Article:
I wonder if you can create communities faster by thinking long — several centuries long. This comes up because there are some grass-roots Virginians engaged in a massive program with a 200-year time horizon. It involves visually transforming 180 miles of heavily-traveled landscape through the Civil War’s most “Hallowed Ground,” as it is locally called, with 620,000 trees – the same number as that of the Civil War soldier dead. They’ve got impressive money, big ambitions, and the serious attention of the local governments, planners, developers and highway departments. (I’ve long thought the best definition of a “futurist” is someone who plants oaks.)
The “Old Carolina Road” from Gettysburg, Pa., to Jefferson’s Monticello outside Charlottesville, Va., — now mostly designated Route 15 — links the largest collection of Civil War sites in the country. Much of it is still fairly rural, but other parts engage absolutely all of the challenges of modern development:
This of course could be no more exciting than Arbor Day. The part that interests me is that they are specifically not talking about the sort of fast-growing trees developers like, like those insipid Bradford pears. They’re talking long-horizon climax-forest canopy trees like oak, hickory, maple, and sycamore (called “ghost trees” locally because of the way their white bark looms out of a gray winter forest). These organizers know they probably won’t live to see this project to fruition. Thus they are creating an inherently multi-generational movement. (The modern version of the old story about Oxford’s 500-year oaks.)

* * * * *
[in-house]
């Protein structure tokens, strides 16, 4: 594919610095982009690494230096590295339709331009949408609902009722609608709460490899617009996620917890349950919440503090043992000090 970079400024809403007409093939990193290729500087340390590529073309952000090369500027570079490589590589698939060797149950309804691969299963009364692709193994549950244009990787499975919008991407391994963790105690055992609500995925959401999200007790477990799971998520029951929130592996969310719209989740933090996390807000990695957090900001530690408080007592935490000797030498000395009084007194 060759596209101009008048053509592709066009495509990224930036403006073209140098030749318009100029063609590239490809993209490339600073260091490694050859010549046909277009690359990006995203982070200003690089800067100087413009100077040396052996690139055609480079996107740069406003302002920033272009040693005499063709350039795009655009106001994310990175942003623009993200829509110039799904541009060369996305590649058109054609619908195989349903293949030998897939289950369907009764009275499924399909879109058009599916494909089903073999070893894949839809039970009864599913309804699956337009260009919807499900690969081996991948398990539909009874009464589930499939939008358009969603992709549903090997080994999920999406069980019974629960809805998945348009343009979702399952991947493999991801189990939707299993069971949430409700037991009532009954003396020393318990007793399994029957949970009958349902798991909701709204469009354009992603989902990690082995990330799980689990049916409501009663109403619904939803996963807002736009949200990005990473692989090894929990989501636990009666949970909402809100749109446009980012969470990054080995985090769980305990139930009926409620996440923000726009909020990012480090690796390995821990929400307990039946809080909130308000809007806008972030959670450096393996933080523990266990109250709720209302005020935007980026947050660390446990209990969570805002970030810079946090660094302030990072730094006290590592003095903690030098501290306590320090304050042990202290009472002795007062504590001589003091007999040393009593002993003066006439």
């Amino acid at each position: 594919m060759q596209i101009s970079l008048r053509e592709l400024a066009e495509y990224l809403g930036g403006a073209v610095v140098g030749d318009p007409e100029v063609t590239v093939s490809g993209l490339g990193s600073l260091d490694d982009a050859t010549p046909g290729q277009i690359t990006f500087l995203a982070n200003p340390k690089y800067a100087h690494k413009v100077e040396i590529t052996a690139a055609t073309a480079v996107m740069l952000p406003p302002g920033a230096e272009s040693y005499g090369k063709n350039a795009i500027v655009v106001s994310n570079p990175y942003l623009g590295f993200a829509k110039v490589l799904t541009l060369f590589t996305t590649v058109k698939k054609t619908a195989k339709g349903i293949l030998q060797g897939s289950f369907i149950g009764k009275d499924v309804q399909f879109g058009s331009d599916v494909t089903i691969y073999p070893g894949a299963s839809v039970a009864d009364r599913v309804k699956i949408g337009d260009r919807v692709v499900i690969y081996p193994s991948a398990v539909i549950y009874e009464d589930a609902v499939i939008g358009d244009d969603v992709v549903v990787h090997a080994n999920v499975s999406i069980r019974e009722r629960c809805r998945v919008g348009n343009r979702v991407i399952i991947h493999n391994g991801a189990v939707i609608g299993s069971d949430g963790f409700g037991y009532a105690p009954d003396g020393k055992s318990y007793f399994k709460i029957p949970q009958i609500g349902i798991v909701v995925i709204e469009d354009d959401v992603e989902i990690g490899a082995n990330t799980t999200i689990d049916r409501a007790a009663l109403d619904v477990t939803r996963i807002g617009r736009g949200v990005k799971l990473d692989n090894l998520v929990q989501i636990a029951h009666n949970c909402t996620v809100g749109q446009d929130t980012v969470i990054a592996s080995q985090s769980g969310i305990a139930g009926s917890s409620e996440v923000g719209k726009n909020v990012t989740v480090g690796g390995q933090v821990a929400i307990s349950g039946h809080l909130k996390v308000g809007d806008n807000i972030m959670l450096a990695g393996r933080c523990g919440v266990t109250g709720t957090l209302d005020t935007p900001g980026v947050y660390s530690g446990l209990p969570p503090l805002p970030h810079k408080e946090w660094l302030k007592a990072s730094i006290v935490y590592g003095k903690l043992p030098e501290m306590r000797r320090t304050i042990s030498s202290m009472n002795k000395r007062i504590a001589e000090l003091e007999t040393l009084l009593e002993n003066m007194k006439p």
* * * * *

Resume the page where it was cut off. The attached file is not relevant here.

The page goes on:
I’m impressed with the way they are thinking about *everything* that could happen to this road and these trees in the next 200 years. What happens when the road needs to be widened? What happens when the land is developed? What happens when government funds dry up? What happens when people want to have a specific tree memorialized to a specific Civil War ancestor?
And they are thinking big – 620,000 trees are enough to put a tree three feet on center for the entire stretch. This is obviously undesirable. So in some areas they are talking about planting glades with attractive native understory that does not need to be mowed. The object of the game is to transform the entire stretch – some of which is more than eight lanes wide – into something that is a hallmark vision. And they are determinedly working with *all* of the stakeholders to make it so.
Knowing what it takes to manage 88 acres of forest, this impresses me. It also occurs to me that maybe, just maybe, this is a good way to rapidly attract newcomers and fold them into an ancient community.